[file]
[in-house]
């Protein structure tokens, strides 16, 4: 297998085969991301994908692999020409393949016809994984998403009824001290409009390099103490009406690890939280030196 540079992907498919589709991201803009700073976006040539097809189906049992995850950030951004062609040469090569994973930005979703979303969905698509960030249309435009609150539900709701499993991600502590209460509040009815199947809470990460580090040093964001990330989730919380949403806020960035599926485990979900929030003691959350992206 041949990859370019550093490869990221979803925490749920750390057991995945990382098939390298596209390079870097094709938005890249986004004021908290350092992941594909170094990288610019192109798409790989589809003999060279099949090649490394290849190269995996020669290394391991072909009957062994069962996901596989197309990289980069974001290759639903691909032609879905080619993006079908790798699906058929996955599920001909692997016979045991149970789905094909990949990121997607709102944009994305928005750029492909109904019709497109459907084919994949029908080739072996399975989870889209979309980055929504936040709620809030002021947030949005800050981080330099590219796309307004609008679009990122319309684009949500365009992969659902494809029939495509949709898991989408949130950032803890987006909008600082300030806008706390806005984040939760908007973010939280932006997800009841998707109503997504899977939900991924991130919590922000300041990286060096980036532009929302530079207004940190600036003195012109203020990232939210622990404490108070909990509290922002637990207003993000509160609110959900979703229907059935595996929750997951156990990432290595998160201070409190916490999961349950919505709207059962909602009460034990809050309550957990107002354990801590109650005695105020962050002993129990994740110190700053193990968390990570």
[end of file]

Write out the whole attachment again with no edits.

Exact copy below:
[in-house]
């Protein structure tokens, strides 16, 4: 297998085969991301994908692999020409393949016809994984998403009824001290409009390099103490009406690890939280030196 540079992907498919589709991201803009700073976006040539097809189906049992995850950030951004062609040469090569994973930005979703979303969905698509960030249309435009609150539900709701499993991600502590209460509040009815199947809470990460580090040093964001990330989730919380949403806020960035599926485990979900929030003691959350992206 041949990859370019550093490869990221979803925490749920750390057991995945990382098939390298596209390079870097094709938005890249986004004021908290350092992941594909170094990288610019192109798409790989589809003999060279099949090649490394290849190269995996020669290394391991072909009957062994069962996901596989197309990289980069974001290759639903691909032609879905080619993006079908790798699906058929996955599920001909692997016979045991149970789905094909990949990121997607709102944009994305928005750029492909109904019709497109459907084919994949029908080739072996399975989870889209979309980055929504936040709620809030002021947030949005800050981080330099590219796309307004609008679009990122319309684009949500365009992969659902494809029939495509949709898991989408949130950032803890987006909008600082300030806008706390806005984040939760908007973010939280932006997800009841998707109503997504899977939900991924991130919590922000300041990286060096980036532009929302530079207004940190600036003195012109203020990232939210622990404490108070909990509290922002637990207003993000509160609110959900979703229907059935595996929750997951156990990432290595998160201070409190916490999961349950919505709207059962909602009460034990809050309550957990107002354990801590109650005695105020962050002993129990994740110190700053193990968390990570």